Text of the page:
The Best Teams Are Made Up Of People Who Like Each Other

This blog post is contributed by Tiago Boldt Sousa, Velocidi’s Product Lead, and the first employee of ShiftForward, before it was acquired by Velocidi. Tiago has spent the last eight years juggling his duties as Product Lead with a teaching position at the University of Porto, where he is also about 90% of the way toward earning a Ph.D. Homestretch man. You got this.

Team retreats are an old tradition for our team in Porto, who came from ShiftForward. We started as a small team, building something completely new without any certainty of success. The path has been challenging and liking and trusting each other has been essential for our motivation and success so far. So, investing in our relationships was a key part of how we kept the company going. We felt like as long as we enjoyed the work we were doing with the people we had, we could solve any problem together.

In fact, some of our biggest breakthroughs in product development occurred during team retreats.

As our team grew, and our company started hitting milestones like getting investor funding, signing new clients, and launching new products and ultimately getting acquired by Velocidi, our retreats also became about getting team alignment on company goals and direction. 

This year’s retreat was extra special because it was the first time Velocidi’s New York team was able to join us since the acquisition. We’ve been working together remotely for almost two years now. Those two years have been filled with so much good collaboration, proud accomplishments, and some very excellent Slack banter. But you can’t beat face-to-face interaction when it comes to team bonding. And there’s no digital replacement for a three-hour game of giant Jenga. 

Still, a team retreat is only a few days out of an entire year. So it’s important that we make the most of it. At Velocidi, there are a few guidelines to make each retreat a success. 

How to have a damn good team retreat, Velocidi style. 

1. Get out of the office 

Getting out of the formal work environment is essential for the purposes of the retreat. We want people to connect on a social level, and build connections outside of their work context. We encourage people not to be on their computers. Any work that’s not urgent can wait until after the retreat. 

The location of the retreat also makes a difference. Relaxing poolside, surrounded by beautiful scenery, never fails as a morale booster. This year our retreat took place on a beautiful mountainside surrounded by vineyards in the Douro region of Portugal.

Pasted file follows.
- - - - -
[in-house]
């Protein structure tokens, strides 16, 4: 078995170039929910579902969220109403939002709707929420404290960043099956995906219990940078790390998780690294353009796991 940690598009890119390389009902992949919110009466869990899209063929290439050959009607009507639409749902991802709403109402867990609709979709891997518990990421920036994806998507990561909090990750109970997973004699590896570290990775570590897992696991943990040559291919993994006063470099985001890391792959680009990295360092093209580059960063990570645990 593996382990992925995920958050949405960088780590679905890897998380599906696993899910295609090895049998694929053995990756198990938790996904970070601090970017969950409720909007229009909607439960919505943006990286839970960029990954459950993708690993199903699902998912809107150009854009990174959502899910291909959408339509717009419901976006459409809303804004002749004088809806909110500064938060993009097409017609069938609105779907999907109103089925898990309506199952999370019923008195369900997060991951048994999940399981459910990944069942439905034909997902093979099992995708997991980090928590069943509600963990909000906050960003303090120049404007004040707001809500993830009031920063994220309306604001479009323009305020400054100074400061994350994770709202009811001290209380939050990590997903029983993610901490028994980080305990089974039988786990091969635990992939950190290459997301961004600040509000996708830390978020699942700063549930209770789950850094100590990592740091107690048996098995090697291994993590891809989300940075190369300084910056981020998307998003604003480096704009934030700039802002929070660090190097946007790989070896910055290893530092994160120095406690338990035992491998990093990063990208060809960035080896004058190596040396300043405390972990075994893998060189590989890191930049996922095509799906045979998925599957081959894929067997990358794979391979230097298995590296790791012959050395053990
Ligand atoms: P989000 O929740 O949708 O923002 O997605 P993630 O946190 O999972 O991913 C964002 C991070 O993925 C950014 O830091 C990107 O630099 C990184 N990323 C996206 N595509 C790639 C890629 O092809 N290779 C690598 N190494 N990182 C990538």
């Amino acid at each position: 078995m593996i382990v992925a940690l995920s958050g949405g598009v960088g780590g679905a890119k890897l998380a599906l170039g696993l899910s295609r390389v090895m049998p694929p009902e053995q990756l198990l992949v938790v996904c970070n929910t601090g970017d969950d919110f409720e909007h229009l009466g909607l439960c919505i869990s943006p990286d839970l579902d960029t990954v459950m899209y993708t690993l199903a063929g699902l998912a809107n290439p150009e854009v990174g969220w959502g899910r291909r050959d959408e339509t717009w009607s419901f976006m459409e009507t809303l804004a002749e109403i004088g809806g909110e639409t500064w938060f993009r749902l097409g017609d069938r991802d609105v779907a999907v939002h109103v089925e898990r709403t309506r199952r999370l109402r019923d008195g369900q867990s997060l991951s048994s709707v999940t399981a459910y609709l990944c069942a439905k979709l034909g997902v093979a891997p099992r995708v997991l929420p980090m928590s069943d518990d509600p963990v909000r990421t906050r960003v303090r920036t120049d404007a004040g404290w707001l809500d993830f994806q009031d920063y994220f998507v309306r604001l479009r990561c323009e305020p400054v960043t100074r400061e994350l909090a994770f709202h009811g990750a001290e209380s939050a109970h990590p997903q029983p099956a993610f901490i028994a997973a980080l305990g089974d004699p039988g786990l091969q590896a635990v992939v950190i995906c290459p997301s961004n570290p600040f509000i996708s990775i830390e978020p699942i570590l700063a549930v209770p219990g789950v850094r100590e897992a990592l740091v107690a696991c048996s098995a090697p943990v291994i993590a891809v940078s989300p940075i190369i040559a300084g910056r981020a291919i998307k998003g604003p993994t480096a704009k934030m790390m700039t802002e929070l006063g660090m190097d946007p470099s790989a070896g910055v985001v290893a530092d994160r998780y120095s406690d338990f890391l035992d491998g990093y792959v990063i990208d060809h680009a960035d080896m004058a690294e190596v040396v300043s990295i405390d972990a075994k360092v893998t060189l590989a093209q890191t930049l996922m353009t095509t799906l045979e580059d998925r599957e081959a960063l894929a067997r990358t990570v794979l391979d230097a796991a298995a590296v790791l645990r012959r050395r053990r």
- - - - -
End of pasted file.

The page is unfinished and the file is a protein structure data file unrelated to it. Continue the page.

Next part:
2. Cook our own food 

Nothing brings people together like enjoying good food. Eating together, preparing meals together, even doing dishes together afterward are fool-proof ways to foster community. Beers and the amazing Douro region wine further enhance the experience. 

This year we had the pleasure of having our Korean-descendant colleagues from the NY office treating us with their cuisine. Portugal doesn’t have many Korean restaurants. Most of us had never tried Korean BBQ or Bibimbap before. If you have never tried it, go for it, and be prepared for a spicy experience. 

3. Reflect and gather feedback on the past year

Inspired by the agile development methodologies, we like to take time doing the retreat to do a company-wide retrospective. The retrospective has everyone thinking about what we’ve been doing well, need to improve and should start doing at the company level. We start off the retreat by presenting the retrospective and gather feedback using post-its in a public area of the house during its whole duration. Anyone’s input is valued equally while discussing the feedback gathered right before closing the retreat, identifying how we can make them actionable to improve the company.

We also hold a number of structured discussions to address more specific questions or ideas. As we are planning the retreat, any team member can suggest a discussion topic and designate a time for it during the retreat. For example, the engineering team was able to use the time to make some decisions about changes to processes and tools. And the marketing team took the opportunity to give the engineering team a glimpse into how their work was impacting client success.

4. No such thing as too much fun

Our decision to make our retreats a concentrated time to have as much fun as possible is backed by science. A study by the University of Warwick found that employees who are happier are 12%-20% more productive. 

So one of the primary goals of every team retreat is to make people happy. We play games, watch movies, go hiking, or swim in the pool. We reward and celebrate each other for our accomplishments during the year. As long as everyone is having a good time, we’re creating new bonds, and that alone makes the retreat worthwhile.

The important part about doing this is to emphasize and practice the idea that everyone’s voice matters in the company. We’ve gathered an excellent team of brilliant, capable, highly qualified people. Every single person on our team is an invaluable and irreplaceable asset to our company. And we will be most successful if every single one of them is engaged and vocal about company direction.

I would like to thank everyone that helped to prepare this retreat, as well as the whole team for putting up their personal time to be with us for almost an entire week. I’m looking forward to seeing the impact of this retreat and, obviously, already looking forward to the next one!



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